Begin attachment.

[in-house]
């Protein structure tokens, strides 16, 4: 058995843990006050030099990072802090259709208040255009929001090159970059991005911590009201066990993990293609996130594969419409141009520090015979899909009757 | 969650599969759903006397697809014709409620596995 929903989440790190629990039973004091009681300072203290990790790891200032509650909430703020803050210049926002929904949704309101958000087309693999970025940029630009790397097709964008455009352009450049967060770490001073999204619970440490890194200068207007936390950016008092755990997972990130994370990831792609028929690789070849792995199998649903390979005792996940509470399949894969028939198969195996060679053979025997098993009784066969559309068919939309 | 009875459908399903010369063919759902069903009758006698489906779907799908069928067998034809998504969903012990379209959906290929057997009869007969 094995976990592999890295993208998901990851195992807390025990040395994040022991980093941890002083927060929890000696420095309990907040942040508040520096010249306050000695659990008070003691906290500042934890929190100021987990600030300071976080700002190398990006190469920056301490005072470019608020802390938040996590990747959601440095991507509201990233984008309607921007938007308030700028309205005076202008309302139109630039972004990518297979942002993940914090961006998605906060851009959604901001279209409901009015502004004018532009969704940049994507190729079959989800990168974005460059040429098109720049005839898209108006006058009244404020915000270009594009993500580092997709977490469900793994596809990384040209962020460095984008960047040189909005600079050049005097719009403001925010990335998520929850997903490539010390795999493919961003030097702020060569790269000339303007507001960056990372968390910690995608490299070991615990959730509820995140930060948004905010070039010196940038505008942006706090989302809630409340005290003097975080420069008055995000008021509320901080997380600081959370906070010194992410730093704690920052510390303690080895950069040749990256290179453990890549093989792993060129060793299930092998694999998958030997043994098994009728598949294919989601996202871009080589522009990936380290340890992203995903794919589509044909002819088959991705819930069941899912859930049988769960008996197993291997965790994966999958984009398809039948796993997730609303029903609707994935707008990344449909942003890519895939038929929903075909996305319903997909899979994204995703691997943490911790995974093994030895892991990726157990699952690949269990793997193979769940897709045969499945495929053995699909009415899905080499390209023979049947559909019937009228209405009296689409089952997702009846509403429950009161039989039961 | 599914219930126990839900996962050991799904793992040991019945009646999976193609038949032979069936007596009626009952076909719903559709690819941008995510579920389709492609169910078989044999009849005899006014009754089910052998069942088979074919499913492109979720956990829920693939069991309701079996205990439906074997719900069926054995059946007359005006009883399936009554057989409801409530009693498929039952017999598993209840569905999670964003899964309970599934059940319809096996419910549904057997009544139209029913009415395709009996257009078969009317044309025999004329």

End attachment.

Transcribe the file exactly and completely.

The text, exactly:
[in-house]
């Protein structure tokens, strides 16, 4: 058995843990006050030099990072802090259709208040255009929001090159970059991005911590009201066990993990293609996130594969419409141009520090015979899909009757 | 969650599969759903006397697809014709409620596995 929903989440790190629990039973004091009681300072203290990790790891200032509650909430703020803050210049926002929904949704309101958000087309693999970025940029630009790397097709964008455009352009450049967060770490001073999204619970440490890194200068207007936390950016008092755990997972990130994370990831792609028929690789070849792995199998649903390979005792996940509470399949894969028939198969195996060679053979025997098993009784066969559309068919939309 | 009875459908399903010369063919759902069903009758006698489906779907799908069928067998034809998504969903012990379209959906290929057997009869007969 094995976990592999890295993208998901990851195992807390025990040395994040022991980093941890002083927060929890000696420095309990907040942040508040520096010249306050000695659990008070003691906290500042934890929190100021987990600030300071976080700002190398990006190469920056301490005072470019608020802390938040996590990747959601440095991507509201990233984008309607921007938007308030700028309205005076202008309302139109630039972004990518297979942002993940914090961006998605906060851009959604901001279209409901009015502004004018532009969704940049994507190729079959989800990168974005460059040429098109720049005839898209108006006058009244404020915000270009594009993500580092997709977490469900793994596809990384040209962020460095984008960047040189909005600079050049005097719009403001925010990335998520929850997903490539010390795999493919961003030097702020060569790269000339303007507001960056990372968390910690995608490299070991615990959730509820995140930060948004905010070039010196940038505008942006706090989302809630409340005290003097975080420069008055995000008021509320901080997380600081959370906070010194992410730093704690920052510390303690080895950069040749990256290179453990890549093989792993060129060793299930092998694999998958030997043994098994009728598949294919989601996202871009080589522009990936380290340890992203995903794919589509044909002819088959991705819930069941899912859930049988769960008996197993291997965790994966999958984009398809039948796993997730609303029903609707994935707008990344449909942003890519895939038929929903075909996305319903997909899979994204995703691997943490911790995974093994030895892991990726157990699952690949269990793997193979769940897709045969499945495929053995699909009415899905080499390209023979049947559909019937009228209405009296689409089952997702009846509403429950009161039989039961 | 599914219930126990839900996962050991799904793992040991019945009646999976193609038949032979069936007596009626009952076909719903559709690819941008995510579920389709492609169910078989044999009849005899006014009754089910052998069942088979074919499913492109979720956990829920693939069991309701079996205990439906074997719900069926054995059946007359005006009883399936009554057989409801409530009693498929039952017999598993209840569905999670964003899964309970599934059940319809096996419910549904057997009544139209029913009415395709009996257009078969009317044309025999004329």